The short answer is “yes”, mortgage interest is tax deductible from your total taxable income, but only if the mortgage interest and other itemized deductions go higher than the standard deduction on your federal income tax form. Confused? Let me explain better.
The standard deduction for couples for 2013 on federal forms was 12,200 or 6,100 for single filers. So, for instance if you had no other deductions to add to your itemized deductions form (or forms), you would have to have over 12,200 or 6,100 in mortgage interest to even begin to deduct your mortgage interest from your taxable income. However, many people have other things they can deduct that add to their itemized deductions that will get them higher than the standard deduction. Did you give to charity? Great, you can add that to your itemized deductions list. Property taxes, continuing education credit, job related expenses, and other itemized deductions also might make it worth it to itemize your deductions (including mortgage interest).
If however you have no other itemized deductions and your mortgage interest does not go above 12,200 or 6,100 (whether married or single), then you are not really going to be able to deduct your mortgage interest from your taxable income because taking the standard deduction will be better for you and save you more.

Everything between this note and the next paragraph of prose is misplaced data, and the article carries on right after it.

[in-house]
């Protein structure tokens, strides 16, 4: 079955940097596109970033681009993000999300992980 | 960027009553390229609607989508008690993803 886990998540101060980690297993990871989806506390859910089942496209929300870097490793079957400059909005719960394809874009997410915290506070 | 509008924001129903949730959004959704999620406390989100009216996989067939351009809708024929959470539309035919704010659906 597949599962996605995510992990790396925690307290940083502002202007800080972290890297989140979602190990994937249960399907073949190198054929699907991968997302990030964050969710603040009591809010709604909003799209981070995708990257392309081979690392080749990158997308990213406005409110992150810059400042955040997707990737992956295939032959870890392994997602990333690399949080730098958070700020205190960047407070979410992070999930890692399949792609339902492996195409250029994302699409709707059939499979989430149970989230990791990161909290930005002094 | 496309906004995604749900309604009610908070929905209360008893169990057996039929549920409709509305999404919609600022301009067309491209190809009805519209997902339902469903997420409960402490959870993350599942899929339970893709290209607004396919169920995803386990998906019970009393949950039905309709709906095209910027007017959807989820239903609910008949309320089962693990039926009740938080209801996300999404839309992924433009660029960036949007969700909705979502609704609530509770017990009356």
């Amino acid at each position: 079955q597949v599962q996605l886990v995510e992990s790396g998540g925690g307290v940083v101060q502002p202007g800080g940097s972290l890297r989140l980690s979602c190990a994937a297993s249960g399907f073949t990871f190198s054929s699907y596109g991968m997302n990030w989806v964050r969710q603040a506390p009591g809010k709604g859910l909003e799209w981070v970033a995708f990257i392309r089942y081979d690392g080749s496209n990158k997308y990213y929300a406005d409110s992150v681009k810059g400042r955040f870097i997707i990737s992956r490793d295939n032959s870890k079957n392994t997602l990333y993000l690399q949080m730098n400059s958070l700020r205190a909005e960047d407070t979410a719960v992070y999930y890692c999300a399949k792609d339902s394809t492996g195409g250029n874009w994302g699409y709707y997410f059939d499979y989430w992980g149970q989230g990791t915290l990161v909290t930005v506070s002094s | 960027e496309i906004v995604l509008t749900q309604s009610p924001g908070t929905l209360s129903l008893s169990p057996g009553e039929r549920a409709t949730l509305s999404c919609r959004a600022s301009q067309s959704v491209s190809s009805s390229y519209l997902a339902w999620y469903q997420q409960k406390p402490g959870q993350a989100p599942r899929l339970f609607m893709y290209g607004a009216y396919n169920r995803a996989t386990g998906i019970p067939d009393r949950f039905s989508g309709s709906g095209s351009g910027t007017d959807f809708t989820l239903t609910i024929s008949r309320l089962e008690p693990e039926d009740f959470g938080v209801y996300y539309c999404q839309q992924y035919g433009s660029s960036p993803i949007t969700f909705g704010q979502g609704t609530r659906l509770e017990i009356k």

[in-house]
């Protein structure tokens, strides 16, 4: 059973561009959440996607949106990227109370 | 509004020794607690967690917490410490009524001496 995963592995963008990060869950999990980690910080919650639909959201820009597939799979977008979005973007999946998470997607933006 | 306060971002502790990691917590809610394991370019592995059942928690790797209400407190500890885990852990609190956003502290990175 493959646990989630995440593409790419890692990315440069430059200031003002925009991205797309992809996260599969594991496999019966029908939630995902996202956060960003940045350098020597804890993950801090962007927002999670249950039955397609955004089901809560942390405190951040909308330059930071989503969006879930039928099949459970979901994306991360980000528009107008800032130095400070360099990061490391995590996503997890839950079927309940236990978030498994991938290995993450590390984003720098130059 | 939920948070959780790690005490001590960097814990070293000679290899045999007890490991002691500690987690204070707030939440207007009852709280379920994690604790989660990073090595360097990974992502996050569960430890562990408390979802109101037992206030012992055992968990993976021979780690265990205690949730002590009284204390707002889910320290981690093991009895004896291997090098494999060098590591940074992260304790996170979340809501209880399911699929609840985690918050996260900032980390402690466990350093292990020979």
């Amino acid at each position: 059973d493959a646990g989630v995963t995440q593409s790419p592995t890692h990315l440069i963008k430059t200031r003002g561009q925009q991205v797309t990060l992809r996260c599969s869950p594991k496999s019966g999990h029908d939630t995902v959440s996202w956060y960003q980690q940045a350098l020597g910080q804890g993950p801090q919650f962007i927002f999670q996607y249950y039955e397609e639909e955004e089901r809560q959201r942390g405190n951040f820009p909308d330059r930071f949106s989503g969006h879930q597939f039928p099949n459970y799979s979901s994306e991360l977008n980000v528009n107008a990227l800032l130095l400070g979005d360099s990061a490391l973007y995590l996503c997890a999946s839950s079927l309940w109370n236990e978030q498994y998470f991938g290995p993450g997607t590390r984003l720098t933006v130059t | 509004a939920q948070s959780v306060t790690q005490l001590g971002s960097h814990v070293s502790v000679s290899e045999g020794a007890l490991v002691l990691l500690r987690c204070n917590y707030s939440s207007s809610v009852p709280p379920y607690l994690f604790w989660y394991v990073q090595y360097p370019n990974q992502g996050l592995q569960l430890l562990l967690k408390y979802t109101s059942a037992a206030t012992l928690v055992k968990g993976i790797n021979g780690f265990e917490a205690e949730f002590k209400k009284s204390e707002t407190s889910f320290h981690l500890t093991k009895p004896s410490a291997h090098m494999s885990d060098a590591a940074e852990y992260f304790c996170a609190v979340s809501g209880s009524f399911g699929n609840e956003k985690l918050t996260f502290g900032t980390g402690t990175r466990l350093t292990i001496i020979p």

For instance, say you have 5,000 dollars in charitable contributions, 5,000 in mortgage interest, 5,000 in tools required for your job, and 5,000 in continuing education credits. That means you have 20,000 in itemized deductions and it is therefore in your best interest to itemize and use your mortgage interest to get you above the standard deduction (this would be beneficial whether you were married or single in this instance). If for instance you only had 5,000 in mortgage interest, 3,000 in property taxes, and 1,000 in charitable contributions, then that would only give you 9,000 in itemized deductions. This would be beneficial if you were single but not if you were married (12,200 versus 6,100 once again).
It pays to crunch the numbers and see if your mortgage interest and other numbers will put you over the standard deduction.